Gui’s review published on Letterboxd:
Scorsese transforms a biography into something refreshing and alive, obscene and entertaining, but filled with immoralities. I think this is too long and slightly inconsistent, but overall Scorsese is improving what I found a terrible 21st Century start for him. (I mean how terrible was Gangs of New York and how tiresome was The Aviator? Even The Departed and Shutter Island were mediocre little films with no real power or interest. And Hugo, while entertaining, was manipulative and slightly preposterous.)
Terrence Winter adapted Jordan Belfort's biography into a film about sex, money and drugs. His dialog is fucked-up, grotesque and damn funny. But he keeps the arc very formulaic resembling every other biography made the past few years in terms of script. Lots of scenes are simply repetitive and meaningless and some don't even try to be funny. Plus he made it three hours long - which for a biography is extremely short and long.
I must admit I've never been a fan of Leonardo DiCaprio, I just haven't liked his career-choices and performances over the years. But damn I loved him in this. He fully embraces and tackles this complex character, never breaks off the role and keeps Jordan Belfort as exciting and real and funny as he can be. On the other hand, I've always sympathized with Jonah Hill, and here he surprises me again with a hilarious, jaunty role.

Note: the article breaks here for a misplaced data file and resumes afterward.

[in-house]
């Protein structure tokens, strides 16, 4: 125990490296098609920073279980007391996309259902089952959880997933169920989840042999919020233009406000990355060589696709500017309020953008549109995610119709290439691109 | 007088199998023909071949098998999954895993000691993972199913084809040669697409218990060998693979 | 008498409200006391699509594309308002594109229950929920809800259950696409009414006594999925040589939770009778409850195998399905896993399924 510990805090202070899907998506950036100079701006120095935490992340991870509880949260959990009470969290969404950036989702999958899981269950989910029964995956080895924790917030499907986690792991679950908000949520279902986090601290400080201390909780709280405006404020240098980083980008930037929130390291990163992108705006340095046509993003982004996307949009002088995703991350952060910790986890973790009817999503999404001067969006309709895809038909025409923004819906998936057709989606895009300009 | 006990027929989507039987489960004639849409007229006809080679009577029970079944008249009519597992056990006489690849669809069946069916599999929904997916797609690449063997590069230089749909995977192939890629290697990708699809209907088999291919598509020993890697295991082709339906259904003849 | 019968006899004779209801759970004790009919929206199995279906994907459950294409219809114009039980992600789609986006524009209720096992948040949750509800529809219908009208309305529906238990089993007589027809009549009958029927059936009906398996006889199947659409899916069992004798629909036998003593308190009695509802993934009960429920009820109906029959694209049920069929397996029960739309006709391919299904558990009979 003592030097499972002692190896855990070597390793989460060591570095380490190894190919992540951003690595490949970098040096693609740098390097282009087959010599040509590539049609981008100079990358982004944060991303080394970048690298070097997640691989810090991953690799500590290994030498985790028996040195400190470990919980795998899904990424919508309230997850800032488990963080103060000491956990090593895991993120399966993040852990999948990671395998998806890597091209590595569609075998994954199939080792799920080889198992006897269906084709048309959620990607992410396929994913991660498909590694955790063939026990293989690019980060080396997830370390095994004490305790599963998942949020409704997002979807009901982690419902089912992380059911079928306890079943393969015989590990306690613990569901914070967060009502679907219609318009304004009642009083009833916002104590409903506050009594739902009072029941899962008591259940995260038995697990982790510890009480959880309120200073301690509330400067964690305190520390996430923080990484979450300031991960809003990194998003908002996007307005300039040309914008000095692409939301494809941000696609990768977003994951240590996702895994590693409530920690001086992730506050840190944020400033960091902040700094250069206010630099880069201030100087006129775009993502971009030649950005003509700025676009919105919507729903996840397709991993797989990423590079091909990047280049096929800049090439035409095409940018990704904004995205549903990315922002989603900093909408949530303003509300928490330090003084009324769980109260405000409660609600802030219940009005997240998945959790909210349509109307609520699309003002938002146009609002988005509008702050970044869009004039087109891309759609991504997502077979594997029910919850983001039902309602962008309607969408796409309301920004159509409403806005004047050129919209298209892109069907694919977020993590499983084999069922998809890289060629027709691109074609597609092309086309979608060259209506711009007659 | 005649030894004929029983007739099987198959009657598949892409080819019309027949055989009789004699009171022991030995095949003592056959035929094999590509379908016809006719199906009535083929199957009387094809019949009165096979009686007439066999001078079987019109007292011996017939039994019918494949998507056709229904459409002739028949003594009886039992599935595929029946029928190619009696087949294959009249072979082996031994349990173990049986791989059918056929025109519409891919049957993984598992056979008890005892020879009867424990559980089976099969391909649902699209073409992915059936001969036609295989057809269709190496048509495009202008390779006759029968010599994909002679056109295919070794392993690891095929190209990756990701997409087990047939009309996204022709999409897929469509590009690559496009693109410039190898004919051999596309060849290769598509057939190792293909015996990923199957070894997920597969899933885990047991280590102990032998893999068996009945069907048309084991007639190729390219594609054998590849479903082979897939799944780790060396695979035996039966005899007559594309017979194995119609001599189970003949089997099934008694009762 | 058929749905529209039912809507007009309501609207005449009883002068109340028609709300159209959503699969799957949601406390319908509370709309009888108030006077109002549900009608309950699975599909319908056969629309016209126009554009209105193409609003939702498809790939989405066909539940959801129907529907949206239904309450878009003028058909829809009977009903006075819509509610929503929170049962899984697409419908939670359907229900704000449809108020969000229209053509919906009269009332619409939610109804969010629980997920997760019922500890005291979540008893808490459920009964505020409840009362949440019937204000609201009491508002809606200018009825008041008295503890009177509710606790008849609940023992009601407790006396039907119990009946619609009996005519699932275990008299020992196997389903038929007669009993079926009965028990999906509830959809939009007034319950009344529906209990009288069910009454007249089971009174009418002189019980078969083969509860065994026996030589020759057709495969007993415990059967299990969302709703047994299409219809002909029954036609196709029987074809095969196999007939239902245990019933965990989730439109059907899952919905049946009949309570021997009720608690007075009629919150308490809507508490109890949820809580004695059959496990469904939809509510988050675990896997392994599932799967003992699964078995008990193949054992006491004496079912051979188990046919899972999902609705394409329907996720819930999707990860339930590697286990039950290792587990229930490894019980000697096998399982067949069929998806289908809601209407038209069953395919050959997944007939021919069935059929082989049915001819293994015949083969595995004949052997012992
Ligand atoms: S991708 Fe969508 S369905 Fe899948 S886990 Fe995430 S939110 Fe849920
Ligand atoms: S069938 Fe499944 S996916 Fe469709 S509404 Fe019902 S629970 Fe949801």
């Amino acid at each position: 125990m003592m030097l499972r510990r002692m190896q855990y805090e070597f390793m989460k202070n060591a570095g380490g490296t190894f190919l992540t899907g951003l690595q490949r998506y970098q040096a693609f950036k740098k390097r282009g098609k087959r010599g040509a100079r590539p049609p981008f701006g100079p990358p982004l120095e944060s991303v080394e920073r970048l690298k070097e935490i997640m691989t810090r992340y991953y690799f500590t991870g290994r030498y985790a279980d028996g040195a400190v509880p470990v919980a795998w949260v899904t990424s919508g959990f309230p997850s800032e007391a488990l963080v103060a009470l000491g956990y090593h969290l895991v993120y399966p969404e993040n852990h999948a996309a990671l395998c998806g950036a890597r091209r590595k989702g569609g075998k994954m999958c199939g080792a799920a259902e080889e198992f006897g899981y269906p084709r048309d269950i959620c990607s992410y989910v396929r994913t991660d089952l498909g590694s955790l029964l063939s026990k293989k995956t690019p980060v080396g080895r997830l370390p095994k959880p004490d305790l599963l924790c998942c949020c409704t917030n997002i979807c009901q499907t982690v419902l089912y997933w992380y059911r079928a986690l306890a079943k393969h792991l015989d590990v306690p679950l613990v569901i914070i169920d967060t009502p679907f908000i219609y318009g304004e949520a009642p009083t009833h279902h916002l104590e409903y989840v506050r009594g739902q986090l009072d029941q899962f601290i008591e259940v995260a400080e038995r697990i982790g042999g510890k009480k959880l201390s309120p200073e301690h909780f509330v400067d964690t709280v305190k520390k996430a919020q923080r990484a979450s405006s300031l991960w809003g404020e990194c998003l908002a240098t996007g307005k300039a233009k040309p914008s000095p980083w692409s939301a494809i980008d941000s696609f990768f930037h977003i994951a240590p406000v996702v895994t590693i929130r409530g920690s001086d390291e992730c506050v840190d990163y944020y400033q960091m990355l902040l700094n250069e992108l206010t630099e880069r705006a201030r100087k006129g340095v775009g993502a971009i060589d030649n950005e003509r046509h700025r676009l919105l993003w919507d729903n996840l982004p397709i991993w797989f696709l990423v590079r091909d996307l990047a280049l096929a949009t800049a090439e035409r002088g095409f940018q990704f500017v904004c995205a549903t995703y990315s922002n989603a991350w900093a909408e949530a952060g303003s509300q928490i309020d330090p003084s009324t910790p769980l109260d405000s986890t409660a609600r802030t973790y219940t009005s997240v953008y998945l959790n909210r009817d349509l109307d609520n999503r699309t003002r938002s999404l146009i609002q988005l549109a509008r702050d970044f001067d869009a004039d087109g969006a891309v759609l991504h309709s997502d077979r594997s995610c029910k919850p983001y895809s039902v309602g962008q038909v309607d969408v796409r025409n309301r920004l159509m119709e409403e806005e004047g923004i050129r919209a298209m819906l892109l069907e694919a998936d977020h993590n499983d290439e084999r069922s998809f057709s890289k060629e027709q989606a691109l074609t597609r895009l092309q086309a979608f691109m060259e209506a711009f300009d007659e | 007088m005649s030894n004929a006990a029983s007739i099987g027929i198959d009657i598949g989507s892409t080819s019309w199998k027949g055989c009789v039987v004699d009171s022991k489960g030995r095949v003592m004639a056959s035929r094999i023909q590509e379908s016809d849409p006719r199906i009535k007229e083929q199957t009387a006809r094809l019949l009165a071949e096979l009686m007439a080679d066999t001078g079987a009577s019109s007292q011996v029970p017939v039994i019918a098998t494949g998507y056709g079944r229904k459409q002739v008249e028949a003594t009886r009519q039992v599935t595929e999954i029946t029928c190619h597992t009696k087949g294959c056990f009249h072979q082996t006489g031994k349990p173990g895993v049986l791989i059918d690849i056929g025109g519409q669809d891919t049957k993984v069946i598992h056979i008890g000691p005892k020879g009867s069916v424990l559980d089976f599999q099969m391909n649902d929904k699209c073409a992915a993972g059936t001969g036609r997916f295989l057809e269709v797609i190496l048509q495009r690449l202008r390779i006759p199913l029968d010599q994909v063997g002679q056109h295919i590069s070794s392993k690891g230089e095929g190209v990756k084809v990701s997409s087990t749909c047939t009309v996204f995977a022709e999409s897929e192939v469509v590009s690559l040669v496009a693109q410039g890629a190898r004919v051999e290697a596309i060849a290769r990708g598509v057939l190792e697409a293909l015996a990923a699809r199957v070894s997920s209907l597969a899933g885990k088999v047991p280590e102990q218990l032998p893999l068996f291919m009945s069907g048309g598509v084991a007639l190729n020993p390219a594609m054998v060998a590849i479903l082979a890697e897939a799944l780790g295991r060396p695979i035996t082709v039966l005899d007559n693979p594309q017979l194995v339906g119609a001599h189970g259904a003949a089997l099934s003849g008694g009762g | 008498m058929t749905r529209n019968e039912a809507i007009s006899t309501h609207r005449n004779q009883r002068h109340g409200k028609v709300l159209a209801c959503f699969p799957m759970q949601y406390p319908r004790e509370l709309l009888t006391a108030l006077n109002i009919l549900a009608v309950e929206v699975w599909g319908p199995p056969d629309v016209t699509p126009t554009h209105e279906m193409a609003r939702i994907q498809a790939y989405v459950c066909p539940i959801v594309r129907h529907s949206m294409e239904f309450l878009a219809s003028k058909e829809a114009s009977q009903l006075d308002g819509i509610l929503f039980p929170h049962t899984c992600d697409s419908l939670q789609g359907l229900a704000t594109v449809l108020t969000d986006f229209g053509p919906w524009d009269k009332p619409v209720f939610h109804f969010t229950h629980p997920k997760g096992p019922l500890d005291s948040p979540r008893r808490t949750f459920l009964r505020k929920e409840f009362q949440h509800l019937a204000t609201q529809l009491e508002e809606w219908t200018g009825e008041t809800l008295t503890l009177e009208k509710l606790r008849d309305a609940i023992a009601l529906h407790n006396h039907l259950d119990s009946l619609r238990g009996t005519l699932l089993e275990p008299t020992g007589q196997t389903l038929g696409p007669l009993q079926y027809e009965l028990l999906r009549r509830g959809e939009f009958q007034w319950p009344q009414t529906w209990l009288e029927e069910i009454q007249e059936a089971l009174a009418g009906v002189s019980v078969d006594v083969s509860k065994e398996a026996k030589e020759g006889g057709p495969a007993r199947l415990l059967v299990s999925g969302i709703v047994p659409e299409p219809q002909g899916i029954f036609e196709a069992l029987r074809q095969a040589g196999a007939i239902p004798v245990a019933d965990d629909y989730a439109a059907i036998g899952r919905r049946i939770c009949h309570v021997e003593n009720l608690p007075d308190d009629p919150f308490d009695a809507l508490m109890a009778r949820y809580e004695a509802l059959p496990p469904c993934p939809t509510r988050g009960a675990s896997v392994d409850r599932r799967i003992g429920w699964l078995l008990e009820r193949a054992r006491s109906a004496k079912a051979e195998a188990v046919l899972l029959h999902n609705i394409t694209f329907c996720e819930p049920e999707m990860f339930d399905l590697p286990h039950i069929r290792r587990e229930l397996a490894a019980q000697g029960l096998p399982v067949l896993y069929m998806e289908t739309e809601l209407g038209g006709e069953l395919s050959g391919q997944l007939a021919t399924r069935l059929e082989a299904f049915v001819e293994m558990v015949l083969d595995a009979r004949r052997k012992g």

I liked how colorful and sumptuous the photography kept throughout the film, but after a while even the visuals were too much. Plus, is it really shot to look like any of it happened in the 80's? It's full of obvious 21st Century imagery that doesn't even try to look like the 80's/90's. On the bright side, the camera movement was vivacious, breathing and exciting (the cinematographer was Rodrigo Pietro).
I really loved and hated the editing of The Wolf of Wall Street. Its quick, sharp cuts keep it fresh and alive; the slow-motion shots give it both a funny and a ridiculous music-video feel; the breaking-of-the-fourth-wall shots are great, but are always cut off with a preposterous explanation like "who cares about how Wall Street works?! You wouldn't understand any of it anyway with your little brain and I'm sure you prefer to watch me do drugs and hookers for the rest of the film, right?" That part really annoyed me. Plus I think it's twenty minutes too long. Thelma Schoonmaker makes an effort to match the editing with the film's whole feel, but it comes off as wobbly. As for an example of a scene that presented a brilliant editing choice there is the one where Jordan is so drugged he can't walk so he decides to crawl to his car. This is a scene with about three or four minutes and the fact that it's hilarious is elevated into a satirical, sad moment because they choose to keep it running for so long.
Pretty inconsistent musical choices: sometimes amazing classics like Dust My Broom (Elmore James) and Hey Leroy, Your Mama's Callin' You (from Jimmy Castor), that resemble Mean Streets' splendid Rubber Biscuit. Other times awful hits (mainly Foo Fighters' Everlong) that broke the mood completely.
Overall Rating: ★★★½
Scorsese delivers an intoxicating, provocative three-hour-long film about sex, drugs, money and power, but it has a big main problem: is it satire or propaganda? I'm more inclined to the first option, but surely Scorsese hasn't made it all clear which of the two he wanted to achieve with The Wolf of Wall Street.